Simon Critchley, When Socrates Met Phaedrus: Eros in Philosophy
… and as some hear ‘pharaoh’ whispering in the drone of cicadas, we hear phronesis over and over again.
Autistic savant Daniel Tammet on Synesthesia and the Poetry of Numbers.
Perception, imagination and the advent of essence - all torqued into action “enchanted by the mesmerism of the unknown”. Tammet’s observations may also enrich efforts to grasp the twist between §51 and §52 of Hegel’s Phenomenology.
An odd key, perhaps, in grasping the character of Hegelian dialectical transitions. The Concept flashes anew, marking necessity in an agon. But this maturity withdraws in the presentation of a new immediacy. The attitude of a new Gestalt takes this necessity, its concept, forward in a manner which is not only immature but seeks rigorously to save its youthful comportment. This is the pavement of the highway of despair, towards it’s exhausted recognition of inadequacy and its death.
"This new thing, it’s the shit… it can do everything", it says to itself. But the real Concept, hovering everywhere and nowhere, evanescently whispers "sic transit gloria mundi."
The perplexity into which it thus falls is not due to any fault of its own. It begins with principles which it has no option save to employ in the course of experience, and which this experience at the same time abundantly justifies it in using. Rising with their aid (since it is determined to this also by its own nature) to ever higher, ever more remote, conditions, it soon becomes aware that in this way - the questions never ceasing - its work must always remain incomplete; and it therefore finds itself compelled to resort to principles which overstep all possible empirical employment, and which yet seem so unobjectionable that even ordinary consciousness accepts them. But by this procedure human reason precipitates itself into darkness and contradictions; and while it may indeed conjecture that these must be in some way due to concealed errors, it is not in a position to be able to detect them. For since the principles of which it is making use transcend the limits of experience, the are no longer subject to any empirical test. The battle-field of these endless controversies is called metaphysics."
Immanuel Kant, Preface to the Critique of Pure Reason
Regardless of how it goes, and it did go, it pays to look back, heedless of how it went, into the nascent motivational pulp.
This hits at something one suspects is of massive importance; and yet, at the same time potentially occludes even more. Nowadays, its easy to buy into the notion that the Brotherhood and/or Salfasts, “jihadis”, wahhabists or whatnot are an essential reflection of Islam and its capacity for politics. But if we see an echo of the essential here, it may be in the relatively indeterminate notion of a “civil society organisation”.
Karen Armstrong's fascinating reflections on Islam in The History of God focus on a critical and fundamental embrace of social justice and compassion in response to the cultural, economic and political contours of Mecca prior to Muhammad’s recitation. It may be the case that this element of social justice and just politics resounds more strongly in Islam than in the other great monotheistic faiths. Perhaps it is fitting, then, that Aristotelian scholarship - with a related ethics shining even in texts apparently far removed - was preserved, augmented and passed on through Maimonides to Aquinas via al-Kindi, al-Farabi, Avicenna and Averroes.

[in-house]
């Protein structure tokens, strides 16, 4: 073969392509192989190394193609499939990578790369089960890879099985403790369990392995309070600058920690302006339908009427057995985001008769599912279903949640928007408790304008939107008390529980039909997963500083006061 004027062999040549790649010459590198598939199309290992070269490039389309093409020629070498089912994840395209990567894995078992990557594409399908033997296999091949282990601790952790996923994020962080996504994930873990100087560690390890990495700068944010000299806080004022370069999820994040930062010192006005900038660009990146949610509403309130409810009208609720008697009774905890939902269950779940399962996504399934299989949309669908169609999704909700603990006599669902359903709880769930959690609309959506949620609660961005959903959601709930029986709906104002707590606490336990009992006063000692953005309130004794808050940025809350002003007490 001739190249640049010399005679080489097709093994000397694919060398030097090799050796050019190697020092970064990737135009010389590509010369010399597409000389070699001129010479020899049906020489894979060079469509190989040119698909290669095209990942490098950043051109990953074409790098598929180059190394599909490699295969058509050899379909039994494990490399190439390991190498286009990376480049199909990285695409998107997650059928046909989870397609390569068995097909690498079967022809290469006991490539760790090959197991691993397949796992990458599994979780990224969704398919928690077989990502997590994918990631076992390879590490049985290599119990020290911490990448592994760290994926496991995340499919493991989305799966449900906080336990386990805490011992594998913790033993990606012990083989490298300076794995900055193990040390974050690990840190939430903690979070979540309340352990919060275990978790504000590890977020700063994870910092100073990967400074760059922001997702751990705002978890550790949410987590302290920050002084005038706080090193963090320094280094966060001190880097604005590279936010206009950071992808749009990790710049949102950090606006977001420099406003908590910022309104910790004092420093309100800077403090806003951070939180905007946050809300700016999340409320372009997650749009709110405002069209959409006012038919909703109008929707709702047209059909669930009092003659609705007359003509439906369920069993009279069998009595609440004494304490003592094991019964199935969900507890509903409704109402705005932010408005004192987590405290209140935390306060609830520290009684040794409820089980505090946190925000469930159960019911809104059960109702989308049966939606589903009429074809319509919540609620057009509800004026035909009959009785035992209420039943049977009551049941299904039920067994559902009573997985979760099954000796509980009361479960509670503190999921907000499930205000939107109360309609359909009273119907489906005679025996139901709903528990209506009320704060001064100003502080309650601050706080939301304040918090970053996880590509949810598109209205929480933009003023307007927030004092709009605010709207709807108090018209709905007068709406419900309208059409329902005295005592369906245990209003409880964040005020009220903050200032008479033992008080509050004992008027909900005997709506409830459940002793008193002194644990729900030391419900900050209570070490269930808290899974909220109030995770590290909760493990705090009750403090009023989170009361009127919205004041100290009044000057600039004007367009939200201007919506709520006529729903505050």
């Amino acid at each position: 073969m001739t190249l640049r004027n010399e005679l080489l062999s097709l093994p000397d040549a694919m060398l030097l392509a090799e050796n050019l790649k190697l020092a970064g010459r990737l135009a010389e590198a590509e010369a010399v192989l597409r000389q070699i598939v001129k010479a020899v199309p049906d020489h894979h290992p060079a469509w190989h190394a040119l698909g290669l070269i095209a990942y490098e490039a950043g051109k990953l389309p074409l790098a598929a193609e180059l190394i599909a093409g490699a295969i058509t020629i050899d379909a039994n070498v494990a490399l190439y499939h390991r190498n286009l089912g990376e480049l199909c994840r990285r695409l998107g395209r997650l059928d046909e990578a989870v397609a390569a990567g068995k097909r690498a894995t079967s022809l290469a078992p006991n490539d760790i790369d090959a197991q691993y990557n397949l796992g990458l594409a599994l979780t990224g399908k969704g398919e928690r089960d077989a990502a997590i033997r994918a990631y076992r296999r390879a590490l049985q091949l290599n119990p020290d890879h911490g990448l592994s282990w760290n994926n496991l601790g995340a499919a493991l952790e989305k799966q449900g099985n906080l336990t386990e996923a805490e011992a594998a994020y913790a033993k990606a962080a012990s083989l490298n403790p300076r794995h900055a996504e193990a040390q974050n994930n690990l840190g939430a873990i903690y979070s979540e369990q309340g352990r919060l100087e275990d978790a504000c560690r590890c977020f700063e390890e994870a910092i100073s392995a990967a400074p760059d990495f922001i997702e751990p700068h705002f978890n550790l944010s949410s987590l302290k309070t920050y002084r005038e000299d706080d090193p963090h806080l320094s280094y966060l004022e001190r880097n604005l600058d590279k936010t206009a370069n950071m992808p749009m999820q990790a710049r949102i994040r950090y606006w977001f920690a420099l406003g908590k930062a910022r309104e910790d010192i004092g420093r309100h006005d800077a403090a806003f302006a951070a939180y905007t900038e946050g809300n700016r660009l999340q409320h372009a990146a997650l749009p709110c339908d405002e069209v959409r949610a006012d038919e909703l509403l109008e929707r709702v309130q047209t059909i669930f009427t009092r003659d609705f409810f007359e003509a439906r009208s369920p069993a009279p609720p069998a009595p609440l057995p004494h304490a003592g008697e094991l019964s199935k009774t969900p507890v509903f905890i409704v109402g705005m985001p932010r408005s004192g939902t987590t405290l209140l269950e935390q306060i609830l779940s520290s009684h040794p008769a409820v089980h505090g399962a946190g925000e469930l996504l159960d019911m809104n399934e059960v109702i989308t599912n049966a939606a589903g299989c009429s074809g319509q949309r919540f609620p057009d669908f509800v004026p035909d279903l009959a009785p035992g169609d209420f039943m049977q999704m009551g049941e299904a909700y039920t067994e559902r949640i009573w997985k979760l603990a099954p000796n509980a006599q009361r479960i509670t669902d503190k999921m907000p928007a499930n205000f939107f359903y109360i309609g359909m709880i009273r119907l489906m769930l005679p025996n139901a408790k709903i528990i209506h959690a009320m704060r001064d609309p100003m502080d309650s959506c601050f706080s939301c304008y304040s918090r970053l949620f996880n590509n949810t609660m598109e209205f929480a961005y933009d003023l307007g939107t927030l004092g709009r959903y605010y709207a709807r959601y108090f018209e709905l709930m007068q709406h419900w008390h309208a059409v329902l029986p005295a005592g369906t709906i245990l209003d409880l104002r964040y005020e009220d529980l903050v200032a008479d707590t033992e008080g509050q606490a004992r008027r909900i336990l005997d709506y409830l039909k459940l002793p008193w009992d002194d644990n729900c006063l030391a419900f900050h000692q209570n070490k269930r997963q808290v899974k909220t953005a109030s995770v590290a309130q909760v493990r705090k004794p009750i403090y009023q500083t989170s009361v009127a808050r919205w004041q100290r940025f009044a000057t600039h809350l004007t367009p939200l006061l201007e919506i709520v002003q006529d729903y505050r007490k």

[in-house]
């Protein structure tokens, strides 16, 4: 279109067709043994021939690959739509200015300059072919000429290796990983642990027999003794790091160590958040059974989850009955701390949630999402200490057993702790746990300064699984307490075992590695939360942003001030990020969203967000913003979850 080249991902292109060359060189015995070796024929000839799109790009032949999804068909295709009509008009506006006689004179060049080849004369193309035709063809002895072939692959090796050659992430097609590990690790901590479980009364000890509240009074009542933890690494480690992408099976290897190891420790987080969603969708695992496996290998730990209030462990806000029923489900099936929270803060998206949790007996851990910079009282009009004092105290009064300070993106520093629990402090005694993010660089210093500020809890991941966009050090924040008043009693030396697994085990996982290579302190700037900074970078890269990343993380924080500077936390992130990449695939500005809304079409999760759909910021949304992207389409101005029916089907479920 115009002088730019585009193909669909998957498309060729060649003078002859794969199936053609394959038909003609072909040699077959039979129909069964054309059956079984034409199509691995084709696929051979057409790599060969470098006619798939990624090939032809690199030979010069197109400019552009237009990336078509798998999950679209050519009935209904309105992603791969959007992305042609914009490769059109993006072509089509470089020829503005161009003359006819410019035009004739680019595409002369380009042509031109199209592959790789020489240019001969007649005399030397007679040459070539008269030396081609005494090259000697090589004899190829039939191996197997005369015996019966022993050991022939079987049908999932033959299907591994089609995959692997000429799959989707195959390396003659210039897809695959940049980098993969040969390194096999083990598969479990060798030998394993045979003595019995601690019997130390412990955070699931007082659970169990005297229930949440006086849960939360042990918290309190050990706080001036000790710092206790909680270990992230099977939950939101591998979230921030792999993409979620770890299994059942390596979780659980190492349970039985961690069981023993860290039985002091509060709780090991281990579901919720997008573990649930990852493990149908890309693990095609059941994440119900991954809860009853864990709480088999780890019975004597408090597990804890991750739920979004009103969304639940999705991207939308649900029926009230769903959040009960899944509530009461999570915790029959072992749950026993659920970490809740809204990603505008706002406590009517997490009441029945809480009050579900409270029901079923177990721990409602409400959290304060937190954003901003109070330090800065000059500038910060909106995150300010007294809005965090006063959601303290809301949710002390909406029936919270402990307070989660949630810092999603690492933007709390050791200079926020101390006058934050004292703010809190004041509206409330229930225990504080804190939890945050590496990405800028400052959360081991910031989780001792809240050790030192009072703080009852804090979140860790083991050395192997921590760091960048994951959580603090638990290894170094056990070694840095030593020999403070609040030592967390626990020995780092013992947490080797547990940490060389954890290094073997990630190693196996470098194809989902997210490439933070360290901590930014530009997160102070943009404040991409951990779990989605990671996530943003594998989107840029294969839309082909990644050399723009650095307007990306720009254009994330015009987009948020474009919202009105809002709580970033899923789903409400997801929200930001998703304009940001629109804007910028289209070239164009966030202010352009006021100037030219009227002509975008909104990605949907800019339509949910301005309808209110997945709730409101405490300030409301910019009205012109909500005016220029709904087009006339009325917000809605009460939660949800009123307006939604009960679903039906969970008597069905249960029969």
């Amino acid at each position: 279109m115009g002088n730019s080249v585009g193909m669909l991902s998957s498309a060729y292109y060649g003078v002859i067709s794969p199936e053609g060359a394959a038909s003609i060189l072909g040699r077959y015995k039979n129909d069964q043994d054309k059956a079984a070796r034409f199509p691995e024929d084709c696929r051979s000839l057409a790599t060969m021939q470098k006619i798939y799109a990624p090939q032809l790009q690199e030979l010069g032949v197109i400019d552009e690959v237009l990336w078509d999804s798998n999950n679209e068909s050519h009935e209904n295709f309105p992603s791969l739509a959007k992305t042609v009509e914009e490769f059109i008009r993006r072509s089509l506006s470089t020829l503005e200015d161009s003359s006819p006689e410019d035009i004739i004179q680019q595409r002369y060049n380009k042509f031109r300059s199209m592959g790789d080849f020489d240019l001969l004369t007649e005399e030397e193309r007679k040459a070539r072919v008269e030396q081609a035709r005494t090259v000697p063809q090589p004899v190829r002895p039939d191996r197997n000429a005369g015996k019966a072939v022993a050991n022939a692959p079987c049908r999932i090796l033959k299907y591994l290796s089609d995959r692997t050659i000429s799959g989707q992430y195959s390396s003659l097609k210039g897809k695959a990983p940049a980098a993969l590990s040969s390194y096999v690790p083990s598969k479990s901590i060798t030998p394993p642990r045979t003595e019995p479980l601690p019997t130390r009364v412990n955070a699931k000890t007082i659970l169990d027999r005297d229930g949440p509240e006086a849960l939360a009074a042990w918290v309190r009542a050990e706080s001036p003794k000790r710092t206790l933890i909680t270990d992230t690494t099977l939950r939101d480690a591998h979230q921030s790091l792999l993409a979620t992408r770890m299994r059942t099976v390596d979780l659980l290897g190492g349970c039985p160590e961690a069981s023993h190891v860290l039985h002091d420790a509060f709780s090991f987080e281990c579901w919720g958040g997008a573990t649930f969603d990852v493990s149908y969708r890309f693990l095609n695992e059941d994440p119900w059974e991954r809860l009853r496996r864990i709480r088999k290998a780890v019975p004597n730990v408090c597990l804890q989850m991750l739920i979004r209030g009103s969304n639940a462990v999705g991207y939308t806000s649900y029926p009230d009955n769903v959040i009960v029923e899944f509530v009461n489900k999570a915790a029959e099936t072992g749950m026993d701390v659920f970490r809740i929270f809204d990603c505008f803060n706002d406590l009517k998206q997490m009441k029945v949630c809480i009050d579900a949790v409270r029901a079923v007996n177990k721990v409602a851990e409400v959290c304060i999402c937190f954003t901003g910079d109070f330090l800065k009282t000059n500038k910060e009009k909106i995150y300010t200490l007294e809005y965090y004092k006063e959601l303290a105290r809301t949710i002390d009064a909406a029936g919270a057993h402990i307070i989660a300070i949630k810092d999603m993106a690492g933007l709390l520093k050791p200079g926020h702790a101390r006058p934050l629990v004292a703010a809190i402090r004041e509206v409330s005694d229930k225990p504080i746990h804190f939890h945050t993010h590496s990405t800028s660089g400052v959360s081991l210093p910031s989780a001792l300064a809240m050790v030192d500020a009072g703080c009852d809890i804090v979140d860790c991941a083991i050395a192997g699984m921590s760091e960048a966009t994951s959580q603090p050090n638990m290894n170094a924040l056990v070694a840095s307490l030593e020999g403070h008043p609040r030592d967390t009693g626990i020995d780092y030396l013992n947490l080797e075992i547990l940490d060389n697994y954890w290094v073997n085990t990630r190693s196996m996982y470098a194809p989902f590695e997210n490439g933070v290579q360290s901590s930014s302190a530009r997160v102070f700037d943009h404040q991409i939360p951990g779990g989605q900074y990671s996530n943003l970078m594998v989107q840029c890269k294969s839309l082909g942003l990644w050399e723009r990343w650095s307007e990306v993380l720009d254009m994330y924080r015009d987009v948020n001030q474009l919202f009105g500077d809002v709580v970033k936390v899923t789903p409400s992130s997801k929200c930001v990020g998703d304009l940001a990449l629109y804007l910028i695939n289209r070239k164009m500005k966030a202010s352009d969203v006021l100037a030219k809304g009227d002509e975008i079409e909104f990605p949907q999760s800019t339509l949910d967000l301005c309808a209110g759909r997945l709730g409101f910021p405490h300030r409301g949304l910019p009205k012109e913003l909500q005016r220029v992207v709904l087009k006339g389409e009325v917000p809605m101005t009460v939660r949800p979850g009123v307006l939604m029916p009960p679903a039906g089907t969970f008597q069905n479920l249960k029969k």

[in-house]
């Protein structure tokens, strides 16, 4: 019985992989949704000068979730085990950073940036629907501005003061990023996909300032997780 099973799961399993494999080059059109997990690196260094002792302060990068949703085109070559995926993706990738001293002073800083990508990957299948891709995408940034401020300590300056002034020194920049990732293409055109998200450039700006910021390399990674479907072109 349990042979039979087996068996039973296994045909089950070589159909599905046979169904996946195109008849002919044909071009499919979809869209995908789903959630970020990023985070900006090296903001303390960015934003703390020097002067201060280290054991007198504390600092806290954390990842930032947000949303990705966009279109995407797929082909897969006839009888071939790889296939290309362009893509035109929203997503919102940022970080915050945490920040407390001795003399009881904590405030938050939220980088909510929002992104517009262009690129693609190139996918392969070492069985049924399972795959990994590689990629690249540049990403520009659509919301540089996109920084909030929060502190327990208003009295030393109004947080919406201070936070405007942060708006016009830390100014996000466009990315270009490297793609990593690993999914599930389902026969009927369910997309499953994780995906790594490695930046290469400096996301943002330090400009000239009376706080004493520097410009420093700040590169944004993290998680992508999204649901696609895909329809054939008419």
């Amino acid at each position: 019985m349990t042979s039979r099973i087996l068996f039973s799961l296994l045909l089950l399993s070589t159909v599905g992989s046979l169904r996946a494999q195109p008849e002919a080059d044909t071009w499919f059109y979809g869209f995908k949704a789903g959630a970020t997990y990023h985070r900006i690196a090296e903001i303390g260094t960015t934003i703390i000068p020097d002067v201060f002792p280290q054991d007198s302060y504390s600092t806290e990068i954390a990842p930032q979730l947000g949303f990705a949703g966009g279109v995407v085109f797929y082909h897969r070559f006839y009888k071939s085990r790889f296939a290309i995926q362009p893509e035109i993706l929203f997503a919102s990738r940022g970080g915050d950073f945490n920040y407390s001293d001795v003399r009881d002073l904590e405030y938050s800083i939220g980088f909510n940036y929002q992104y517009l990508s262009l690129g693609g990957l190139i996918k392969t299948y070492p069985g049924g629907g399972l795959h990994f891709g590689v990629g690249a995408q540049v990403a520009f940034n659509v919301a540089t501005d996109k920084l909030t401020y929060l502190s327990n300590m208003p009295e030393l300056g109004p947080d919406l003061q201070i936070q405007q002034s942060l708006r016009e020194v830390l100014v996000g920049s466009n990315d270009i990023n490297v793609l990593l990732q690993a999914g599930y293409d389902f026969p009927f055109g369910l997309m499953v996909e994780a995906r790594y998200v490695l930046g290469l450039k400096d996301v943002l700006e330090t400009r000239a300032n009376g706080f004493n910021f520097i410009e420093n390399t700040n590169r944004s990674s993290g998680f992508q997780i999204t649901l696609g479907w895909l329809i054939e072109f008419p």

And yet many of us stare at Islam with an enmity or casual disgust which is hard to square with its contribution to the very notion of a rational political science, not to mention the notion of any special science whatsoever. And these modern “exemplars” of Islam, though they claim orthodoxy in various modes, appear to suffice for a categorical rejection vis a vis “functioning democracy” - even though in one sense this view buys a central thesis of our would be “fundamentalists” (that they essentially represent Islam and its telos), begs the question in assuming we know the real meaning of functional democracy, and conveniently ignores that these modern, “fundamentalist” faces are long conditioned by ugly encounters with Western imperialism.
Nonetheless, it appears that in regarding any form of Islam we must appreciate a face of a civil society organization. Perhaps it speaks of freedom in a way that can’t be fathomed up against a frame where freedom and determinism are contraposed as a problem, where, rather, rite and immersion in a fabric woven with the eyes of others ironically rebounds with the breeding of spontaneity and grace. But regardless of whether we focus on the reflections of an essential idea or dig into the varieties of the empirical manifold Islam presents, it would never follow that its ends are necessarily contrary to the ergon of a polity.
Zizek, ‘In Defense of Lost Causes’
Our tumult wakes to a scene already conditioned by abdication, a field already abandoned. What it sees is a space taken over by con men, a kitchen infested by cockroaches. The most noble, animating discourse, what would obtain a living character in response to the deepest narrative need, now appears suffused with the scent of a vile concoction whipped up by the sorcerers opportunistic wherewithal to pimp a vulgar, dramatic tune.